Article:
Stoner Cats NFTs Wiped From Top Marketplaces Following SEC Enforcement Action

The Stoner Cats NFT project, co-created by Hollywood actress Mila Kunis, has been wiped from top marketplaces like OpenSea, Blur, and Rarible. 

The US Securities and Exchange Commission (SEC) has charged the developers, Stoner Cats 2 LLC (SC2), for conducting an unregistered offering of crypto asset securities. 

SEC Scratches Stoner Cats NFT Collection

This regulatory action is part of the SEC’s broader crackdown on unregistered securities offerings in the crypto sector. It underscores the SEC’s commitment to ensuring compliance with securities laws.

Despite the ban, Stoner Cats NFTs remain on the blockchain and in holders’ wallets. Some marketplaces, such as LooksRare and X2Y2, still list them.

SC2, the company behind the Stoner Cats animated series, sold over 10,000 NFTs in July, which granted holders access to episodes of the show.

Stoner Cats Episode 1 Teaser

The NFTs, priced at approximately $800 each, sold out within 35 minutes, amassing $8 million. The SEC, however, claims that SC2 failed to register the NFTs as investment contracts, a violation of securities regulations.

According to the SEC, SC2 sidestepped mandatory registration, depriving investors of crucial project details and disclosures necessary for informed decision-making. The regulator alleges that SC2 sought the advantages of a public offering but shied away from the associated responsibilities.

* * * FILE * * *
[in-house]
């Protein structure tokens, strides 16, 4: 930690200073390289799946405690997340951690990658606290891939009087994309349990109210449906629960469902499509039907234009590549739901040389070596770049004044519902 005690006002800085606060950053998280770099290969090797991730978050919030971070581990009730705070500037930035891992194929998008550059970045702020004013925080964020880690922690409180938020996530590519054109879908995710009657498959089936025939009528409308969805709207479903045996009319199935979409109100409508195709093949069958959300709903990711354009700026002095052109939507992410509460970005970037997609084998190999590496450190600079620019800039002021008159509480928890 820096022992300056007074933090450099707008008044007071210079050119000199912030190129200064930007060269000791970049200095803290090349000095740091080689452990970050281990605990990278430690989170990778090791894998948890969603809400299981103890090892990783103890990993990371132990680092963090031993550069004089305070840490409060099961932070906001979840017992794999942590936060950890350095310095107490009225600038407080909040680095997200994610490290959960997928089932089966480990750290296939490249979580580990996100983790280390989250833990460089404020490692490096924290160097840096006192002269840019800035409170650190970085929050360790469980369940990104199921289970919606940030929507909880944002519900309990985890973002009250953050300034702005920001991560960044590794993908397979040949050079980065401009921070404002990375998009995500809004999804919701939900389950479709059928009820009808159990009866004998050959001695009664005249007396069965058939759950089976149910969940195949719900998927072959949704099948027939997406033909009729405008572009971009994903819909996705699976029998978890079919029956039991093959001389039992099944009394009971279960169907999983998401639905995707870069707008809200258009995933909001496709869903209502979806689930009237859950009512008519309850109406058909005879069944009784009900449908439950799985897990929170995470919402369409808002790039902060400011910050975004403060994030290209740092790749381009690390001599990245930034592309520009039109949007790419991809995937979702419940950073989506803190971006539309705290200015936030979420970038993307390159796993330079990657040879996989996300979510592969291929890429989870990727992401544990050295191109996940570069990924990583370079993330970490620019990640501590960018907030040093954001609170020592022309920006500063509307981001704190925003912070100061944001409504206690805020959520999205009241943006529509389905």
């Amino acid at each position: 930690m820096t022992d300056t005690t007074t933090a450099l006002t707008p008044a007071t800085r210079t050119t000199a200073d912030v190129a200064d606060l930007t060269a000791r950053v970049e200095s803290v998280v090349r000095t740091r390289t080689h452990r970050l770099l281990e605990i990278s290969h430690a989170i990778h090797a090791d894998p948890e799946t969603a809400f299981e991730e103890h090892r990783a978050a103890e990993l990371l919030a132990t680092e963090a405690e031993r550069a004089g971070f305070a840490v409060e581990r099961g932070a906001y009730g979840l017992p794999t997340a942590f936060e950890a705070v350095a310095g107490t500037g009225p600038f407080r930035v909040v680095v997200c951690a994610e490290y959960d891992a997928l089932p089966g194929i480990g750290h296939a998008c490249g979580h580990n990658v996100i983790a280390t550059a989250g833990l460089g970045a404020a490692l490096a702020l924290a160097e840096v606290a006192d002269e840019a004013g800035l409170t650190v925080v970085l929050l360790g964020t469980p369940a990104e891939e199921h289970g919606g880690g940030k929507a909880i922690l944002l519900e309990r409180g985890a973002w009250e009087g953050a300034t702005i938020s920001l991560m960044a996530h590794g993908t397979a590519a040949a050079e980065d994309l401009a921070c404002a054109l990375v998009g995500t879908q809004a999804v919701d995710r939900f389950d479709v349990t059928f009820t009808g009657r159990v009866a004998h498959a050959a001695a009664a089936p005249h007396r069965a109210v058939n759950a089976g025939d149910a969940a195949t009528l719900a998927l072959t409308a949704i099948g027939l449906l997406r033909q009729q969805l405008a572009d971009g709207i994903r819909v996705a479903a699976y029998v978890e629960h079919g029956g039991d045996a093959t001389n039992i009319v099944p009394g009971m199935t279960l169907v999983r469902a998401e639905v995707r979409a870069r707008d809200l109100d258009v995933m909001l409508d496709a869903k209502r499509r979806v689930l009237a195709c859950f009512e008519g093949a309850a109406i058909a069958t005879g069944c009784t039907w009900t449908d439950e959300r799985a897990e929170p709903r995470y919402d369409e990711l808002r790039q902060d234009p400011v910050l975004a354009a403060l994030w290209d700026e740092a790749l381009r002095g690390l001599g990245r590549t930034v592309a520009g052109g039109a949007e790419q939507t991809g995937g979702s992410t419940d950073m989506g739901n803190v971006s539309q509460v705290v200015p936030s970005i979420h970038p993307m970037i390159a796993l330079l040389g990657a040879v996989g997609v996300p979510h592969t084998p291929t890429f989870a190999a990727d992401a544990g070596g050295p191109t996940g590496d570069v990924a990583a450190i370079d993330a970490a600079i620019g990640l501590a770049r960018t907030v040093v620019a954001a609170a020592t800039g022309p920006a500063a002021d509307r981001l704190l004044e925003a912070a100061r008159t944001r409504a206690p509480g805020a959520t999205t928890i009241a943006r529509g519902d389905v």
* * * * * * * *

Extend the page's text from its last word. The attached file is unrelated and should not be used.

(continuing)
Read more: How To Create an NFT — A Step-by-Step Guide for Beginners

SC2 Tucks Its Tail

In response to the charges, SC2 has agreed to a cease-and-desist order and will pay a penalty of $1 million. It will also destroy any remaining NFTs it holds. Despite the SEC enforcement action, the average price for a Stoner Cat NFT has surged over 300%.

Stoner Cats Price Chart. Source: NFT Price Floor

The SEC’s action against Stoner Cats serves as a cautionary tale for NFT projects targeting US audiences. It also underscores the importance of celebrities ensuring they remain compliant with securities laws as crypto gains traction in Hollywood.

SEC Commissioners Hester Pierce and Mark Uyeda issued a joint statement challenging the actions taken against the NFT project. They contend that applying the same rigorous regulations to traditional physical art would result in significant industry setbacks.

“Were we to apply the securities laws to physical collectibles in the same way we apply them to NFTs, artists’ creativity would wither in the shadow of legal ambiguity.”

They further argue that the Stoner Cats NFT sale can be interpreted as a form of “fan crowdfunding,” a widespread practice in the creative world, as it provided funding for an animated series production. 

This case highlights the need for clear regulatory guidelines and the potential pitfalls of non-compliance.


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